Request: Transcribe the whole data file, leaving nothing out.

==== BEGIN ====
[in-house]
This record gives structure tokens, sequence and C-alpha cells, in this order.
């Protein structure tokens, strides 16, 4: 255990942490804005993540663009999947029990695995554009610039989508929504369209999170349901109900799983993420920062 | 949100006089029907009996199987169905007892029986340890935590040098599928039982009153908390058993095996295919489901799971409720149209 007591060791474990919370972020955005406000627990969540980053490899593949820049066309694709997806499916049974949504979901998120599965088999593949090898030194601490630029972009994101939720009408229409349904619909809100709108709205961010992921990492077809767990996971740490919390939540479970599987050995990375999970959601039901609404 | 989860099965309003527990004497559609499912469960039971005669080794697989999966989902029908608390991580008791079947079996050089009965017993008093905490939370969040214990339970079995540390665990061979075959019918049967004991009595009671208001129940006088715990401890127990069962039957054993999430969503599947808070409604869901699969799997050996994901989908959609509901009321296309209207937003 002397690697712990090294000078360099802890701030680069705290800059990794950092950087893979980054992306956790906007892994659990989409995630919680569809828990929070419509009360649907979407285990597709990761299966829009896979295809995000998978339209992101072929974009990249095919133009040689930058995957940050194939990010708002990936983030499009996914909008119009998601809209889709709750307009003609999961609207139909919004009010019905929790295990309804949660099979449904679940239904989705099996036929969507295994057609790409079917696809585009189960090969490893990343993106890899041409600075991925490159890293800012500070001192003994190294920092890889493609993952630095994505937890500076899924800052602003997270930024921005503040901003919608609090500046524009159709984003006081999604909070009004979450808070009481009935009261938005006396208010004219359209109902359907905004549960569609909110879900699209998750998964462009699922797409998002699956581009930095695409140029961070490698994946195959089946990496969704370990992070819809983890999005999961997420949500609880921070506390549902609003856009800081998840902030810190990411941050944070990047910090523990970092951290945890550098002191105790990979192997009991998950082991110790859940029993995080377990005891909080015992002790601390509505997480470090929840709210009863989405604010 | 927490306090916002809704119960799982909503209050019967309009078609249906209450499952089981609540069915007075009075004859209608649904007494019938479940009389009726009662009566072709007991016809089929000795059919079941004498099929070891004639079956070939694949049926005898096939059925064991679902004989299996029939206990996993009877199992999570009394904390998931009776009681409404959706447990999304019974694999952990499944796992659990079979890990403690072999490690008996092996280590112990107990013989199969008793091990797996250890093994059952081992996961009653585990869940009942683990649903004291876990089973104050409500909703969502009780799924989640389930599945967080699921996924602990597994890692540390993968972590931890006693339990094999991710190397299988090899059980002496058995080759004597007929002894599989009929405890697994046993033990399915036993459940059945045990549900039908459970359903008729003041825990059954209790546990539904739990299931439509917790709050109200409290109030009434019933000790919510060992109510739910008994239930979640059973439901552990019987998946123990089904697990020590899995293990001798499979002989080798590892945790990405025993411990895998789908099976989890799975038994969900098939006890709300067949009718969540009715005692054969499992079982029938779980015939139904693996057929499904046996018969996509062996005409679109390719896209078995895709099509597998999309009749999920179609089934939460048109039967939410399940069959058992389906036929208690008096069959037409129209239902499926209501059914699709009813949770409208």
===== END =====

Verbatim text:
[in-house]
This record gives structure tokens, sequence and C-alpha cells, in this order.
């Protein structure tokens, strides 16, 4: 255990942490804005993540663009999947029990695995554009610039989508929504369209999170349901109900799983993420920062 | 949100006089029907009996199987169905007892029986340890935590040098599928039982009153908390058993095996295919489901799971409720149209 007591060791474990919370972020955005406000627990969540980053490899593949820049066309694709997806499916049974949504979901998120599965088999593949090898030194601490630029972009994101939720009408229409349904619909809100709108709205961010992921990492077809767990996971740490919390939540479970599987050995990375999970959601039901609404 | 989860099965309003527990004497559609499912469960039971005669080794697989999966989902029908608390991580008791079947079996050089009965017993008093905490939370969040214990339970079995540390665990061979075959019918049967004991009595009671208001129940006088715990401890127990069962039957054993999430969503599947808070409604869901699969799997050996994901989908959609509901009321296309209207937003 002397690697712990090294000078360099802890701030680069705290800059990794950092950087893979980054992306956790906007892994659990989409995630919680569809828990929070419509009360649907979407285990597709990761299966829009896979295809995000998978339209992101072929974009990249095919133009040689930058995957940050194939990010708002990936983030499009996914909008119009998601809209889709709750307009003609999961609207139909919004009010019905929790295990309804949660099979449904679940239904989705099996036929969507295994057609790409079917696809585009189960090969490893990343993106890899041409600075991925490159890293800012500070001192003994190294920092890889493609993952630095994505937890500076899924800052602003997270930024921005503040901003919608609090500046524009159709984003006081999604909070009004979450808070009481009935009261938005006396208010004219359209109902359907905004549960569609909110879900699209998750998964462009699922797409998002699956581009930095695409140029961070490698994946195959089946990496969704370990992070819809983890999005999961997420949500609880921070506390549902609003856009800081998840902030810190990411941050944070990047910090523990970092951290945890550098002191105790990979192997009991998950082991110790859940029993995080377990005891909080015992002790601390509505997480470090929840709210009863989405604010 | 927490306090916002809704119960799982909503209050019967309009078609249906209450499952089981609540069915007075009075004859209608649904007494019938479940009389009726009662009566072709007991016809089929000795059919079941004498099929070891004639079956070939694949049926005898096939059925064991679902004989299996029939206990996993009877199992999570009394904390998931009776009681409404959706447990999304019974694999952990499944796992659990079979890990403690072999490690008996092996280590112990107990013989199969008793091990797996250890093994059952081992996961009653585990869940009942683990649903004291876990089973104050409500909703969502009780799924989640389930599945967080699921996924602990597994890692540390993968972590931890006693339990094999991710190397299988090899059980002496058995080759004597007929002894599989009929405890697994046993033990399915036993459940059945045990549900039908459970359903008729003041825990059954209790546990539904739990299931439509917790709050109200409290109030009434019933000790919510060992109510739910008994239930979640059973439901552990019987998946123990089904697990020590899995293990001798499979002989080798590892945790990405025993411990895998789908099976989890799975038994969900098939006890709300067949009718969540009715005692054969499992079982029938779980015939139904693996057929499904046996018969996509062996005409679109390719896209078995895709099509597998999309009749999920179609089934939460048109039967939410399940069959058992389906036929208690008096069959037409129209239902499926209501059914699709009813949770409208």